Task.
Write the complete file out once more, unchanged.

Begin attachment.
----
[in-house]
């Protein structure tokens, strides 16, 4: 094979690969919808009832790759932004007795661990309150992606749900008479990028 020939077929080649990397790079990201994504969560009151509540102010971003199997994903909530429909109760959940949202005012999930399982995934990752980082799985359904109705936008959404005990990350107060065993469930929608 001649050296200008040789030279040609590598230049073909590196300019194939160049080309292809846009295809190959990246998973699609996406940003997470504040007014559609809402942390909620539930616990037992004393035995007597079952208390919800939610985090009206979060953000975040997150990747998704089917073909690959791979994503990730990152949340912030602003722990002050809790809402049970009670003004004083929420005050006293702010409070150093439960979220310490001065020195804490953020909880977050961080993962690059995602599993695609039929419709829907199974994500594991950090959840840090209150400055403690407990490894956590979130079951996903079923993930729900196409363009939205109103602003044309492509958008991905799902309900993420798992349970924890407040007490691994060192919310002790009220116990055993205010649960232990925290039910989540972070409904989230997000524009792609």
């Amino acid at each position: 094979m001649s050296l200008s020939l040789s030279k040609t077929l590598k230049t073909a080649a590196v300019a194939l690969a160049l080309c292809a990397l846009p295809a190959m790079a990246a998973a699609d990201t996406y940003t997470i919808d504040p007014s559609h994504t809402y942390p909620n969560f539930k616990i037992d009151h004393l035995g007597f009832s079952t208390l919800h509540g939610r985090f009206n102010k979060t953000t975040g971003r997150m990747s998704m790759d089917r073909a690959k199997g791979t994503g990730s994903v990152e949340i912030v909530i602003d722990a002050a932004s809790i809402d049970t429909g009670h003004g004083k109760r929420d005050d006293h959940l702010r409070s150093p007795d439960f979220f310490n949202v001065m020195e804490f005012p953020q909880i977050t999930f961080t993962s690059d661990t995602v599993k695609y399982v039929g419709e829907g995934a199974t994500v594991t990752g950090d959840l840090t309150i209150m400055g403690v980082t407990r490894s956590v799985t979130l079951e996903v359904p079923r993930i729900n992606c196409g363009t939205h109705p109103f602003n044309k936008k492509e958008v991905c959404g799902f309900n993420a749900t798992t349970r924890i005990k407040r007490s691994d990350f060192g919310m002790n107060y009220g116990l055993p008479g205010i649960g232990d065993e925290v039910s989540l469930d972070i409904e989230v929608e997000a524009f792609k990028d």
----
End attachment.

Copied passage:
[in-house]
């Protein structure tokens, strides 16, 4: 094979690969919808009832790759932004007795661990309150992606749900008479990028 020939077929080649990397790079990201994504969560009151509540102010971003199997994903909530429909109760959940949202005012999930399982995934990752980082799985359904109705936008959404005990990350107060065993469930929608 001649050296200008040789030279040609590598230049073909590196300019194939160049080309292809846009295809190959990246998973699609996406940003997470504040007014559609809402942390909620539930616990037992004393035995007597079952208390919800939610985090009206979060953000975040997150990747998704089917073909690959791979994503990730990152949340912030602003722990002050809790809402049970009670003004004083929420005050006293702010409070150093439960979220310490001065020195804490953020909880977050961080993962690059995602599993695609039929419709829907199974994500594991950090959840840090209150400055403690407990490894956590979130079951996903079923993930729900196409363009939205109103602003044309492509958008991905799902309900993420798992349970924890407040007490691994060192919310002790009220116990055993205010649960232990925290039910989540972070409904989230997000524009792609």
């Amino acid at each position: 094979m001649s050296l200008s020939l040789s030279k040609t077929l590598k230049t073909a080649a590196v300019a194939l690969a160049l080309c292809a990397l846009p295809a190959m790079a990246a998973a699609d990201t996406y940003t997470i919808d504040p007014s559609h994504t809402y942390p909620n969560f539930k616990i037992d009151h004393l035995g007597f009832s079952t208390l919800h509540g939610r985090f009206n102010k979060t953000t975040g971003r997150m990747s998704m790759d089917r073909a690959k199997g791979t994503g990730s994903v990152e949340i912030v909530i602003d722990a002050a932004s809790i809402d049970t429909g009670h003004g004083k109760r929420d005050d006293h959940l702010r409070s150093p007795d439960f979220f310490n949202v001065m020195e804490f005012p953020q909880i977050t999930f961080t993962s690059d661990t995602v599993k695609y399982v039929g419709e829907g995934a199974t994500v594991t990752g950090d959840l840090t309150i209150m400055g403690v980082t407990r490894s956590v799985t979130l079951e996903v359904p079923r993930i729900n992606c196409g363009t939205h109705p109103f602003n044309k936008k492509e958008v991905c959404g799902f309900n993420a749900t798992t349970r924890i005990k407040r007490s691994d990350f060192g919310m002790n107060y009220g116990l055993p008479g205010i649960g232990d065993e925290v039910s989540l469930d972070i409904e989230v929608e997000a524009f792609k990028d």